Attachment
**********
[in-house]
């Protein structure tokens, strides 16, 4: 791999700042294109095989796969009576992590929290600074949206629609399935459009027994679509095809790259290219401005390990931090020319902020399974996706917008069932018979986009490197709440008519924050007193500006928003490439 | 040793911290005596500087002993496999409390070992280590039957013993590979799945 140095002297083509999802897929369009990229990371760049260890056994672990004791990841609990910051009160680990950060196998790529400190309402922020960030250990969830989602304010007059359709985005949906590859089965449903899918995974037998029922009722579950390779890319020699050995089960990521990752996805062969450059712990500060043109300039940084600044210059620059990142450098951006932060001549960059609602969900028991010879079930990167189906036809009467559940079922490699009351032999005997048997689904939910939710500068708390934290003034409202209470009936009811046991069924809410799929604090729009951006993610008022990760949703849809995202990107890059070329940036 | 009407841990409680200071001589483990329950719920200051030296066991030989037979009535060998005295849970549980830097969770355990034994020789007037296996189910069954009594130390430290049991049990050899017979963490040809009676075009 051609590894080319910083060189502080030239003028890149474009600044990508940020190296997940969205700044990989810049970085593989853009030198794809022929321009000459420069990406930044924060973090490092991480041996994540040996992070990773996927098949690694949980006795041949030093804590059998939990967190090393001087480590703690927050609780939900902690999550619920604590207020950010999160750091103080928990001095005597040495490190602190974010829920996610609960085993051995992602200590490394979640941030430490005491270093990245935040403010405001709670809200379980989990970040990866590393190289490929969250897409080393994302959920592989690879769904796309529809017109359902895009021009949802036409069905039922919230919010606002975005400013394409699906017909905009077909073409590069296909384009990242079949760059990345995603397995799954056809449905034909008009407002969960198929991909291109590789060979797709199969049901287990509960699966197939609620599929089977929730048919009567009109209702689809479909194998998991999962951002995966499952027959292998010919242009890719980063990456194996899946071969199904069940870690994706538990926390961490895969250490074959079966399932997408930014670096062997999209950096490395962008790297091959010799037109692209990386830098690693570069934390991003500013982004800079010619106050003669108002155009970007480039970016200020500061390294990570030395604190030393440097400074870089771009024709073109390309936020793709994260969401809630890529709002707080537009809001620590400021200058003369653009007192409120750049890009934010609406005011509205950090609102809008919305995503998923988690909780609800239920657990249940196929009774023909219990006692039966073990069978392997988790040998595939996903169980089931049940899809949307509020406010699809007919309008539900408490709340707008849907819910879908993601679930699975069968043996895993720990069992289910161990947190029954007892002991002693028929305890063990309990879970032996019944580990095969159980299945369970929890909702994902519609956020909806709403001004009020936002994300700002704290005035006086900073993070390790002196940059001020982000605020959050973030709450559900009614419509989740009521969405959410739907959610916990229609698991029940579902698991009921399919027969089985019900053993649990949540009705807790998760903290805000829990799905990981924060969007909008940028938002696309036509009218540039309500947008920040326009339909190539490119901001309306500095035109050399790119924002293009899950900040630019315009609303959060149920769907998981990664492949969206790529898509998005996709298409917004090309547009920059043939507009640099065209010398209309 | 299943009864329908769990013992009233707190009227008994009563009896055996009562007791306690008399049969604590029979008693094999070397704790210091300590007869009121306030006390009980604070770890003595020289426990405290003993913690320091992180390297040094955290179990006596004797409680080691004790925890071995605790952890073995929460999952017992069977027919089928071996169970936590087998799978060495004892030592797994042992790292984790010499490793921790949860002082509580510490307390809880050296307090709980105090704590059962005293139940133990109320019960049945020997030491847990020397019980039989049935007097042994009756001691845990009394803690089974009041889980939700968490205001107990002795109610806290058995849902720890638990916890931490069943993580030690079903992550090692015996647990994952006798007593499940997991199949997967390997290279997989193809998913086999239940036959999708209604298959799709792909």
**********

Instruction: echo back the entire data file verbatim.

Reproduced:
[in-house]
């Protein structure tokens, strides 16, 4: 791999700042294109095989796969009576992590929290600074949206629609399935459009027994679509095809790259290219401005390990931090020319902020399974996706917008069932018979986009490197709440008519924050007193500006928003490439 | 040793911290005596500087002993496999409390070992280590039957013993590979799945 140095002297083509999802897929369009990229990371760049260890056994672990004791990841609990910051009160680990950060196998790529400190309402922020960030250990969830989602304010007059359709985005949906590859089965449903899918995974037998029922009722579950390779890319020699050995089960990521990752996805062969450059712990500060043109300039940084600044210059620059990142450098951006932060001549960059609602969900028991010879079930990167189906036809009467559940079922490699009351032999005997048997689904939910939710500068708390934290003034409202209470009936009811046991069924809410799929604090729009951006993610008022990760949703849809995202990107890059070329940036 | 009407841990409680200071001589483990329950719920200051030296066991030989037979009535060998005295849970549980830097969770355990034994020789007037296996189910069954009594130390430290049991049990050899017979963490040809009676075009 051609590894080319910083060189502080030239003028890149474009600044990508940020190296997940969205700044990989810049970085593989853009030198794809022929321009000459420069990406930044924060973090490092991480041996994540040996992070990773996927098949690694949980006795041949030093804590059998939990967190090393001087480590703690927050609780939900902690999550619920604590207020950010999160750091103080928990001095005597040495490190602190974010829920996610609960085993051995992602200590490394979640941030430490005491270093990245935040403010405001709670809200379980989990970040990866590393190289490929969250897409080393994302959920592989690879769904796309529809017109359902895009021009949802036409069905039922919230919010606002975005400013394409699906017909905009077909073409590069296909384009990242079949760059990345995603397995799954056809449905034909008009407002969960198929991909291109590789060979797709199969049901287990509960699966197939609620599929089977929730048919009567009109209702689809479909194998998991999962951002995966499952027959292998010919242009890719980063990456194996899946071969199904069940870690994706538990926390961490895969250490074959079966399932997408930014670096062997999209950096490395962008790297091959010799037109692209990386830098690693570069934390991003500013982004800079010619106050003669108002155009970007480039970016200020500061390294990570030395604190030393440097400074870089771009024709073109390309936020793709994260969401809630890529709002707080537009809001620590400021200058003369653009007192409120750049890009934010609406005011509205950090609102809008919305995503998923988690909780609800239920657990249940196929009774023909219990006692039966073990069978392997988790040998595939996903169980089931049940899809949307509020406010699809007919309008539900408490709340707008849907819910879908993601679930699975069968043996895993720990069992289910161990947190029954007892002991002693028929305890063990309990879970032996019944580990095969159980299945369970929890909702994902519609956020909806709403001004009020936002994300700002704290005035006086900073993070390790002196940059001020982000605020959050973030709450559900009614419509989740009521969405959410739907959610916990229609698991029940579902698991009921399919027969089985019900053993649990949540009705807790998760903290805000829990799905990981924060969007909008940028938002696309036509009218540039309500947008920040326009339909190539490119901001309306500095035109050399790119924002293009899950900040630019315009609303959060149920769907998981990664492949969206790529898509998005996709298409917004090309547009920059043939507009640099065209010398209309 | 299943009864329908769990013992009233707190009227008994009563009896055996009562007791306690008399049969604590029979008693094999070397704790210091300590007869009121306030006390009980604070770890003595020289426990405290003993913690320091992180390297040094955290179990006596004797409680080691004790925890071995605790952890073995929460999952017992069977027919089928071996169970936590087998799978060495004892030592797994042992790292984790010499490793921790949860002082509580510490307390809880050296307090709980105090704590059962005293139940133990109320019960049945020997030491847990020397019980039989049935007097042994009756001691845990009394803690089974009041889980939700968490205001107990002795109610806290058995849902720890638990916890931490069943993580030690079903992550090692015996647990994952006798007593499940997991199949997967390997290279997989193809998913086999239940036959999708209604298959799709792909």